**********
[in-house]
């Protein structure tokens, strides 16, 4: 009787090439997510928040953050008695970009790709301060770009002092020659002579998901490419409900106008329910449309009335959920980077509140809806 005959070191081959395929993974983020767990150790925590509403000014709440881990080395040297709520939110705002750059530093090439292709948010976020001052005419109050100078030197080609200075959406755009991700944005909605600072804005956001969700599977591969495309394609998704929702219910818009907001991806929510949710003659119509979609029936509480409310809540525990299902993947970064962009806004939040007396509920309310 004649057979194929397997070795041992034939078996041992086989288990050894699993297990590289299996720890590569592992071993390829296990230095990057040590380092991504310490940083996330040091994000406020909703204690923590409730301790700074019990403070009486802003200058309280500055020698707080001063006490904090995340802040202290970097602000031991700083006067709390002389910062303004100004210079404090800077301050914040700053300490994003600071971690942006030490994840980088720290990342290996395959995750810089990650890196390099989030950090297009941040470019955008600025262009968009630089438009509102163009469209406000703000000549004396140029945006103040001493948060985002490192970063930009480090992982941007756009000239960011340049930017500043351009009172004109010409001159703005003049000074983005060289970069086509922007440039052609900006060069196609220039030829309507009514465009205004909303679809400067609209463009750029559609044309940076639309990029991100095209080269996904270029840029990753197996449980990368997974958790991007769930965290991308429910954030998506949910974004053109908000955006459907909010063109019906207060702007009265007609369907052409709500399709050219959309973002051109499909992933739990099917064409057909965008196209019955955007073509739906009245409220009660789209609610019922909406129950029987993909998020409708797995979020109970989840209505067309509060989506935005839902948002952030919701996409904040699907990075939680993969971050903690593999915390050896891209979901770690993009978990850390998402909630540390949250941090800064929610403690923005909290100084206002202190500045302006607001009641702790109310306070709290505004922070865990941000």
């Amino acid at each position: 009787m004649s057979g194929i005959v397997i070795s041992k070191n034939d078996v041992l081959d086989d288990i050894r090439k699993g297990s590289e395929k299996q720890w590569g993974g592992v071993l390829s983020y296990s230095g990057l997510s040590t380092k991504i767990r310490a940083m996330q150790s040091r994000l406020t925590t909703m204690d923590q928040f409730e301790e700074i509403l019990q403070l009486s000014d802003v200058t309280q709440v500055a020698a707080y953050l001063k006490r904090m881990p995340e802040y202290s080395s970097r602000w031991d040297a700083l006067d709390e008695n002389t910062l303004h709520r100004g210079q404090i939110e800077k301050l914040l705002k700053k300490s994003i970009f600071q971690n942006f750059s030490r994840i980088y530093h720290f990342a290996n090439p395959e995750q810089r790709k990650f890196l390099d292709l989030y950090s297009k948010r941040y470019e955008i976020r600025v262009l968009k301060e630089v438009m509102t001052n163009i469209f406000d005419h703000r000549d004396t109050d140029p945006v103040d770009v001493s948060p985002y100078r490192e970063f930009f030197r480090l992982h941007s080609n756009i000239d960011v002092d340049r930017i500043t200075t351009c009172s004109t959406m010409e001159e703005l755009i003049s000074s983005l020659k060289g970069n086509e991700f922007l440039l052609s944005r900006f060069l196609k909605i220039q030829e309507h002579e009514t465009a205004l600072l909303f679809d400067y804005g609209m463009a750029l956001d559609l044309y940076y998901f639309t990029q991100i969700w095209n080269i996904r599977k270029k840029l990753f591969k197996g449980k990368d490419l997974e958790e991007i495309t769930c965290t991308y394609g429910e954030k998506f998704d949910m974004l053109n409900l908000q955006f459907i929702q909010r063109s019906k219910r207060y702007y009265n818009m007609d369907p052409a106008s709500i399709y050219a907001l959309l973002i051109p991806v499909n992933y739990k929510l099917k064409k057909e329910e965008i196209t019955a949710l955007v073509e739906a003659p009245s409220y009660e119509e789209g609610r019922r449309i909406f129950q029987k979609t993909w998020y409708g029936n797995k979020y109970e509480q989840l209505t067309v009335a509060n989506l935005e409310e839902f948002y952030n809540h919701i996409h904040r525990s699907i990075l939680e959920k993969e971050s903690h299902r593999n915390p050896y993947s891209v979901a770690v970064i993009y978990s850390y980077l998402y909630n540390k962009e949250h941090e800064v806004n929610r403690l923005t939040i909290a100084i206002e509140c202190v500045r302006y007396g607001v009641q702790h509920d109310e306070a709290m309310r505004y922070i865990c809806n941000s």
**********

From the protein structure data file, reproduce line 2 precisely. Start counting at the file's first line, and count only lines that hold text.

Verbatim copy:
């Protein structure tokens, strides 16, 4: 009787090439997510928040953050008695970009790709301060770009002092020659002579998901490419409900106008329910449309009335959920980077509140809806 005959070191081959395929993974983020767990150790925590509403000014709440881990080395040297709520939110705002750059530093090439292709948010976020001052005419109050100078030197080609200075959406755009991700944005909605600072804005956001969700599977591969495309394609998704929702219910818009907001991806929510949710003659119509979609029936509480409310809540525990299902993947970064962009806004939040007396509920309310 004649057979194929397997070795041992034939078996041992086989288990050894699993297990590289299996720890590569592992071993390829296990230095990057040590380092991504310490940083996330040091994000406020909703204690923590409730301790700074019990403070009486802003200058309280500055020698707080001063006490904090995340802040202290970097602000031991700083006067709390002389910062303004100004210079404090800077301050914040700053300490994003600071971690942006030490994840980088720290990342290996395959995750810089990650890196390099989030950090297009941040470019955008600025262009968009630089438009509102163009469209406000703000000549004396140029945006103040001493948060985002490192970063930009480090992982941007756009000239960011340049930017500043351009009172004109010409001159703005003049000074983005060289970069086509922007440039052609900006060069196609220039030829309507009514465009205004909303679809400067609209463009750029559609044309940076639309990029991100095209080269996904270029840029990753197996449980990368997974958790991007769930965290991308429910954030998506949910974004053109908000955006459907909010063109019906207060702007009265007609369907052409709500399709050219959309973002051109499909992933739990099917064409057909965008196209019955955007073509739906009245409220009660789209609610019922909406129950029987993909998020409708797995979020109970989840209505067309509060989506935005839902948002952030919701996409904040699907990075939680993969971050903690593999915390050896891209979901770690993009978990850390998402909630540390949250941090800064929610403690923005909290100084206002202190500045302006607001009641702790109310306070709290505004922070865990941000």